At IHML, we’ve been talking a lot about self-love and self-care lately. The truth is, things in your life (from your relationships to your business) depend on your personal health and happiness. Yet, it’s so hard for so many of us to believe this enough to put ourselves first.
That’s why I’m here to tell you that it is okay to be selfish.
I know, crazy right? So many of us are raised to believe that putting others first is the way to show them we care. We’re taught that putting the needs of the relationship ahead of our own needs is the right thing to do.
I’m here to challenge that and tell you that focussing on yourself will actually improve your relationships with others.
Now, I know this sounds counterintuitive, but hear me out. I know from personal experience that continuously putting your own needs and happiness low on the priority list is actually a disservice to yourself and others.
So, when was the last time you focused on what makes you happy? When was the last time you put your needs first? Do you worry that doing more for yourself is going to negatively impact the important relationships in your life?
You aren’t the only one.
So many of us get trapped in this idea that putting others first is the magical ingredient to successful relationships. That’s simply not true.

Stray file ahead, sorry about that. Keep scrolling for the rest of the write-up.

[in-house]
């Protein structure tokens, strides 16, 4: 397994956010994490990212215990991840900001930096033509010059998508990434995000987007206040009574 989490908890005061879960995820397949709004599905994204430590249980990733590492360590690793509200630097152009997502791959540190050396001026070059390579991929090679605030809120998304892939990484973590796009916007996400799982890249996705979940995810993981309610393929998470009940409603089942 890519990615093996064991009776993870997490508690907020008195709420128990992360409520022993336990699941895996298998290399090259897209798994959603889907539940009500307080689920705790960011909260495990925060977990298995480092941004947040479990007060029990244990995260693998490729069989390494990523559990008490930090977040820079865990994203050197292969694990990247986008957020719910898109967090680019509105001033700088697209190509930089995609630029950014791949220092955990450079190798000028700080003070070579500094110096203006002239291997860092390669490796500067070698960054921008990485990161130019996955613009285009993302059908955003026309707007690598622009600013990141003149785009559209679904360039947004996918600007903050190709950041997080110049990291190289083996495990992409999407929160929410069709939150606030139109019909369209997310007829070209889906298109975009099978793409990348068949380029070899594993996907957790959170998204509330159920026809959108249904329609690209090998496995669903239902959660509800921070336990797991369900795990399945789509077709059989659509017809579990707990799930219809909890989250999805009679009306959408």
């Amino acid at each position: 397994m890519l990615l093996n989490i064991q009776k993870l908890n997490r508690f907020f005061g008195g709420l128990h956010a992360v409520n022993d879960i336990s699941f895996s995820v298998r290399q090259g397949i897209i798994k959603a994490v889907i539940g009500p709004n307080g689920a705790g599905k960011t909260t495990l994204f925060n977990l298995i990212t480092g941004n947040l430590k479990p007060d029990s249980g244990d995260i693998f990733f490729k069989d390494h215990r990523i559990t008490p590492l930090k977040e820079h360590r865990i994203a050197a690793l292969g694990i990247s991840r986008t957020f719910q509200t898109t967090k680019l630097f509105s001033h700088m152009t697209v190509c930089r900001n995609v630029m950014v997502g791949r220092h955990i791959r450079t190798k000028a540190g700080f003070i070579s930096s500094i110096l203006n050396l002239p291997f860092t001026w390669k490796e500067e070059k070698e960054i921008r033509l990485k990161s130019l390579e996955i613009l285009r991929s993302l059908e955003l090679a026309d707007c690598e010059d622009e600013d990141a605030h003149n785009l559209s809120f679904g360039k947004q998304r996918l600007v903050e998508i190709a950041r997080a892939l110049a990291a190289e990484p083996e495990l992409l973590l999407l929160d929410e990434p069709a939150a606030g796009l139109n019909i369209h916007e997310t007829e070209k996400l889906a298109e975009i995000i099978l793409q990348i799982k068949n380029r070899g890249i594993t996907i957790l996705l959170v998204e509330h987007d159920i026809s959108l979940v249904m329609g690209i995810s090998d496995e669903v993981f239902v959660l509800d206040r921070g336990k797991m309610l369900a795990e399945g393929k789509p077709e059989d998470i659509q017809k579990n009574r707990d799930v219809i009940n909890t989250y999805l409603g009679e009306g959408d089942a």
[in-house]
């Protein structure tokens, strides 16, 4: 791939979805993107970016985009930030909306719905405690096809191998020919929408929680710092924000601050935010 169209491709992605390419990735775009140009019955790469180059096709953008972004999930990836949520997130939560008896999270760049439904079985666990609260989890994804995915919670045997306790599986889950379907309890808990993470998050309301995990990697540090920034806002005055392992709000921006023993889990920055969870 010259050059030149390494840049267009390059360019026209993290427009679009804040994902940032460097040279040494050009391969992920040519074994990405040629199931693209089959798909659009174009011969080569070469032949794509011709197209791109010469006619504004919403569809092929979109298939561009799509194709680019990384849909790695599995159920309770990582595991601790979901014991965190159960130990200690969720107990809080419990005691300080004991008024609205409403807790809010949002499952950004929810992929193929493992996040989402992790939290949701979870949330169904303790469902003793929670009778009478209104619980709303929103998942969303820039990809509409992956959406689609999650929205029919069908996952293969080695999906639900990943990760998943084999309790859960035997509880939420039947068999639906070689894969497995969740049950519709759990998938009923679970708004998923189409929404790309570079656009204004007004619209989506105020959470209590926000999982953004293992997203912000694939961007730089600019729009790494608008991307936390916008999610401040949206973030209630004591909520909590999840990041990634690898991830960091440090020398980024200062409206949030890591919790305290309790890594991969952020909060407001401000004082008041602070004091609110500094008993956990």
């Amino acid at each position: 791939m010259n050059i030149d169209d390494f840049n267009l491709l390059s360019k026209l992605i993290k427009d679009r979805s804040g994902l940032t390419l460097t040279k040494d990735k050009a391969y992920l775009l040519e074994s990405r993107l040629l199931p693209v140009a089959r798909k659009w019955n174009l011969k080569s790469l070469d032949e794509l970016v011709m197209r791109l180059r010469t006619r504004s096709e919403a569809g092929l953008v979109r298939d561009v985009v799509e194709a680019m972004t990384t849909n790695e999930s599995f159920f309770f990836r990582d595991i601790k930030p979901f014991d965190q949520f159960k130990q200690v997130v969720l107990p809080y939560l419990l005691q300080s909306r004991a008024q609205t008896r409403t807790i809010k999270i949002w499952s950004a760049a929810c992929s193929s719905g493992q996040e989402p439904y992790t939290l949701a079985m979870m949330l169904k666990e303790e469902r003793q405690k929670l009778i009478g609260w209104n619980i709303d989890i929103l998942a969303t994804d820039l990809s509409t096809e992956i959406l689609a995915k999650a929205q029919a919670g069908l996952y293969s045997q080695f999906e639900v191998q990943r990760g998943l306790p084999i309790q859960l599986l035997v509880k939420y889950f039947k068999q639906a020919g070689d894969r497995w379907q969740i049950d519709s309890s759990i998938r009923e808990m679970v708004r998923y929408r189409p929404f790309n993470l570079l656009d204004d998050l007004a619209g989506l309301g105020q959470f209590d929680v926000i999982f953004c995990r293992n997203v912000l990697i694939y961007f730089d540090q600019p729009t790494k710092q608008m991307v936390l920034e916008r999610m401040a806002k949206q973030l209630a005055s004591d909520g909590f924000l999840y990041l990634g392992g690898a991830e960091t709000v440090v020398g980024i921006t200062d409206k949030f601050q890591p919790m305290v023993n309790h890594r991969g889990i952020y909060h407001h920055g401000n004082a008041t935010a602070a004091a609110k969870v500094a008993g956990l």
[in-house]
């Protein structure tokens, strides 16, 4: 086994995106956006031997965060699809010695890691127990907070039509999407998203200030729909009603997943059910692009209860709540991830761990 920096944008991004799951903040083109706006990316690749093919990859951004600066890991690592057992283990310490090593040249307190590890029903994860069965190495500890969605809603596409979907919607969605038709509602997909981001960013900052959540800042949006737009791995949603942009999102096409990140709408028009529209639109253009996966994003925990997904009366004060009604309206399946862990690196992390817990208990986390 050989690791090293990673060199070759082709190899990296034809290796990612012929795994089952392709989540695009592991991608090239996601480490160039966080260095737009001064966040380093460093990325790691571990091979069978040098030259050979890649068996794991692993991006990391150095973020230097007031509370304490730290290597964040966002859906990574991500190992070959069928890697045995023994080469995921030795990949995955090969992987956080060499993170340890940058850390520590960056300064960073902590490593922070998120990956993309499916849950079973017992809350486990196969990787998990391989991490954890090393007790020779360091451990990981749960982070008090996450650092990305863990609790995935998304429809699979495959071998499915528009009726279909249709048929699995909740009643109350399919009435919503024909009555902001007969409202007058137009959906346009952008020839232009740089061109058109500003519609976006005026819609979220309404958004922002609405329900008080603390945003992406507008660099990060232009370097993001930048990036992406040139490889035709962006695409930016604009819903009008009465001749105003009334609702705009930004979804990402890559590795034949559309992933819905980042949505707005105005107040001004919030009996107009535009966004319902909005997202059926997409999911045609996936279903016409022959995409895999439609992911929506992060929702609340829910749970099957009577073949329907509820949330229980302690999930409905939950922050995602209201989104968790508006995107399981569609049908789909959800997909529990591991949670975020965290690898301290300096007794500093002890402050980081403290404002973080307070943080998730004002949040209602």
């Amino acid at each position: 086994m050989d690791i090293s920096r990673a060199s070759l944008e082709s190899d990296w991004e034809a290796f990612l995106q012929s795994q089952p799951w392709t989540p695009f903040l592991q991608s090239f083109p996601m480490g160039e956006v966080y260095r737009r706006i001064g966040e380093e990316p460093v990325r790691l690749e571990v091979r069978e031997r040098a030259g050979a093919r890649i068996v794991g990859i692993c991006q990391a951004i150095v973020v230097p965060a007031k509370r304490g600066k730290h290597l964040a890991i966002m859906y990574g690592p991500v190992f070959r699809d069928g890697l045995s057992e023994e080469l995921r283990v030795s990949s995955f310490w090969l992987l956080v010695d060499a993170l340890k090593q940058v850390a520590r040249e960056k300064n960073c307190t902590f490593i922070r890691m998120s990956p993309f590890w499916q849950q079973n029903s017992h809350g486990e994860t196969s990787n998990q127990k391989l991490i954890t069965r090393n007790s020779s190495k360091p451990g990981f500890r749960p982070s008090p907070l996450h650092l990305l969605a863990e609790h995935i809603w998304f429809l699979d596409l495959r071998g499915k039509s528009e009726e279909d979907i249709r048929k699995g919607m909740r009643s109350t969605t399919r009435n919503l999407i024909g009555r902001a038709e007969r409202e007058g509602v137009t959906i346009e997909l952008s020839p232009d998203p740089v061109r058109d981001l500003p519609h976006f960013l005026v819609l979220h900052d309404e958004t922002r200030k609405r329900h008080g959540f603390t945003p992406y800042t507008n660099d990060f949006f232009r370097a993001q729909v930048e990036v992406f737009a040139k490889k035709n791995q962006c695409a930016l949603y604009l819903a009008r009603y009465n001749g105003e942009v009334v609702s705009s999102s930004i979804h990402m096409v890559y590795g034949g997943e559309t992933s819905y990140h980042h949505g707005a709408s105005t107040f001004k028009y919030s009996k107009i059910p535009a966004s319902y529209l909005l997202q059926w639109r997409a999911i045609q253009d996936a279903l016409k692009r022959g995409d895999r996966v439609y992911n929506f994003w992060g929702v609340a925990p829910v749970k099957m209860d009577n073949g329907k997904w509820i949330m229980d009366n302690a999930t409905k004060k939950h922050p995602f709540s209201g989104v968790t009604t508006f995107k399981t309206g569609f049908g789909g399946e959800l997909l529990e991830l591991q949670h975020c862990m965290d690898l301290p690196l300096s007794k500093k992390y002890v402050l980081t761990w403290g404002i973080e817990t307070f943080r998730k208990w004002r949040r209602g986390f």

That’s why, in a recent episode of the IHML podcast, I sat down with my husband James to reflect on our relationship (we’re celebrating 8 years of marriage!) and how we’ve been able to grow as individuals and as a couple. It really boiled down to a few essential things that I want to share with you today.
But before I do, I want to remind you of something that is at the root of it all. In romance, we get so caught up in this idea of finding the person who “completes” us that we lose sight of what makes us happiest and healthiest. We spend so much time worrying about how others are going to judge our decisions and trying to do what we think will create the least amount of conflict.
However, the individual is just as important as the relationship (we learned this from our relationship coach).
And if you’re not in a romantic relationship, you don’t have to stop reading. In fact, I encourage you to keep reading. What I’m about to share with you can be applied to relationships with friends, spouses, teammates (even spouses who are teammates), you name it.
So, here are three things you can do to help you focus on yourself and strengthen your relationships…
1. Listen to what actually makes you happy.
By working with our clients at IHML, we’ve learned that “what makes you happy?” is a difficult question for many people to answer. Most people are so caught up in what they need to do to make others happy or to be successful with their business. We are so quick to focus on the future and the what-ifs that we lose a bit of footing in the here and now.